We also have fundamental problems that many advanced nations face. And then, in fact, I have discussed with His Holiness, Pope Francis, this morning, and that is an increasing tendency in the world economy for those who benefit from globalization and technology to do better than ever before, those at the top. Those at the bottom or in the middle having more and more problems, in part, because perhaps their jobs have been rendered obsolete, in part, because it's very difficult to see wages increase. Companies feel as if they can always move if labor makes too great of a demand on wage increases or salary increases.
And so, all of us are seeing structural problems in this new economy. And that means we've got to redouble our efforts to educate our young people to make sure that we have the capacity to provide skills to our workers; if they lose their jobs, they can transition quickly; that we have a strong baseline of social support for people if they end up transitioning out of jobs; that we're paying more attention to opening up opportunity for people who have been locked out, particularly young people.
As I mentioned to the prime minister, one of the tragedies of high youth unemployment is that when young people don't have a strong attachment to the labor market early that can continue the rest of their careers.
MICHAELA PEREIRA, CNN ANCHOR: All right. We have been listening to the prime minister of Italy, Matteo Renzi, as well as President Obama, making comments from Rome, hold a news conference. Wide-ranging topics, but a lot focusing on the economy.
We want to turn now, leave the comments of the president, and head to a press conference underway now. JOHN BERMAN, CNN ANCHOR: This is in New Jersey. That man you're looking at there, I believe, Randy Mastro, with the law firm of Gibson and Dunn, hired by the Chris Christie administration in New Jersey to investigate the Bridgegate scandal. What this investigation has found is Chris Christie is not in any way responsible. He did not order and was not involved with noting directing the bridge closure.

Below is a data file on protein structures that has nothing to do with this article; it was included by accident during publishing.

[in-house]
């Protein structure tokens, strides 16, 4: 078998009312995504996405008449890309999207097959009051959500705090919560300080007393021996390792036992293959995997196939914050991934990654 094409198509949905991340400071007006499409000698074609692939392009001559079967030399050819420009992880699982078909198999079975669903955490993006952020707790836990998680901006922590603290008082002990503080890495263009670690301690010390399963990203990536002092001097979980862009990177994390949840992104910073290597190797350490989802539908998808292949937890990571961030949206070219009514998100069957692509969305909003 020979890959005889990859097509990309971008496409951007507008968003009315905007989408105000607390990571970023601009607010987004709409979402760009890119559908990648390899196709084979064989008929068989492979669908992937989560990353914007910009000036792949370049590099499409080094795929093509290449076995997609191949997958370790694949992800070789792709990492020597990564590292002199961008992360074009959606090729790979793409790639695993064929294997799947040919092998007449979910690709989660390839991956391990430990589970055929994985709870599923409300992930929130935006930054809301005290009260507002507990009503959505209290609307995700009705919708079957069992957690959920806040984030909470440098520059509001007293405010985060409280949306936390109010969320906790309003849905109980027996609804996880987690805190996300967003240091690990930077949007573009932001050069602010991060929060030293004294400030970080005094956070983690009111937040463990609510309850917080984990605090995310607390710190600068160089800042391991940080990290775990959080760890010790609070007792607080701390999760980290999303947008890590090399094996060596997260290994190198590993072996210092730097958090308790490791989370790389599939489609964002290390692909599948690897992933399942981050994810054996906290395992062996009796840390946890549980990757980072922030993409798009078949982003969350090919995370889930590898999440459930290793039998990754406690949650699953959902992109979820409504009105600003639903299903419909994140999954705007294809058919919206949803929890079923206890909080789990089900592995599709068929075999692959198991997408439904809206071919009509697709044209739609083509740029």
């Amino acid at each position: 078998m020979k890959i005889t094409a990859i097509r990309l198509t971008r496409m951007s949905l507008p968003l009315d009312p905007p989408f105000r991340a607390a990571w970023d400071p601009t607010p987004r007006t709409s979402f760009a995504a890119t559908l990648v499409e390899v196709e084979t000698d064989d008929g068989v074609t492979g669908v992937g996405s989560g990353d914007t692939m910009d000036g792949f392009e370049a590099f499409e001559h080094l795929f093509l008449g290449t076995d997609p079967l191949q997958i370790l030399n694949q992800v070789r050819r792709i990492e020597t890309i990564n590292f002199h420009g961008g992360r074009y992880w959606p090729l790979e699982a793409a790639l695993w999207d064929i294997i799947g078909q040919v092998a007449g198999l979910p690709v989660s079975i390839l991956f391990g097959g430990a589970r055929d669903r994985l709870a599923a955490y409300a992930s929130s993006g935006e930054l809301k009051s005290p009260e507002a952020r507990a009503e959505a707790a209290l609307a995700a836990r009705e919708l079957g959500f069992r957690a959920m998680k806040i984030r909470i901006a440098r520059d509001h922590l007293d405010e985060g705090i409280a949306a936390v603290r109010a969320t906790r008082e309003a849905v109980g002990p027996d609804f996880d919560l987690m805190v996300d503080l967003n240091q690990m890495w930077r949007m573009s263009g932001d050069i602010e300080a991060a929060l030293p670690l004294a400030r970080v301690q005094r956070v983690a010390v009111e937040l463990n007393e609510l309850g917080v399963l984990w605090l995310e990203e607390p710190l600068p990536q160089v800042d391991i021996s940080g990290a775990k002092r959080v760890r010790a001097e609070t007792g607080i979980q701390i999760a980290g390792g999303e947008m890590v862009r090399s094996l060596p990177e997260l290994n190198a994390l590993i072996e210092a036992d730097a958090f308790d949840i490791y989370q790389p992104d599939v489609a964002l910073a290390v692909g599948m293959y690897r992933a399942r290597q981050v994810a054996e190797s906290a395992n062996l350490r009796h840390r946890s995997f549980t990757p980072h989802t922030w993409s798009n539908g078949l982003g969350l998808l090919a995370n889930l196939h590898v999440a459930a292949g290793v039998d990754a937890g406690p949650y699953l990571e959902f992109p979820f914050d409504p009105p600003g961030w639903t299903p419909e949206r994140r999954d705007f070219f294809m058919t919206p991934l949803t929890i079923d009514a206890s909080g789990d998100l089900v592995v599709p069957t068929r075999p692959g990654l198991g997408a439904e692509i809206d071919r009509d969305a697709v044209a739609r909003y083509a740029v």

Let's listen to what Randy Mastro has to say.
RANDY MASTRO, ATTORNEY, GIBSON & DUNN: They are contradicted by documents, witness accounts and their own prior statements. So no remedial actions are required in regard to those allegations.
Finally, I wanted to briefly summarize some of the recommendations that we have made to the governor. Because while the actions of the few, there was a violation, a breach of the public trust that we take very seriously. We take our mandate very seriously to make recommendations to the governor that something in his office, that something like this never happen again.
So among the recommendations we have made to the governor's office are that IGA, the Intergovernmental Affairs Office, run by Bridget Kelly in 2013, that that office be disbanded and the governor's office be reorganized, and it's functions be combined with those of the governor's office of Constituent Relations into an office of Legislative and Constituent Services, to get back to the original mission of that office, which was to provide constituent services, to provide services to local elected officials in a non-partisan way, open to all. The way that office functioned during the first three- plus years of Governor Christie's administration, until this aberrational behavior directed by Bridget Kelly in 2013. And the mission of that office should be made crystal clear to be a service function for all in a non-partisan manner.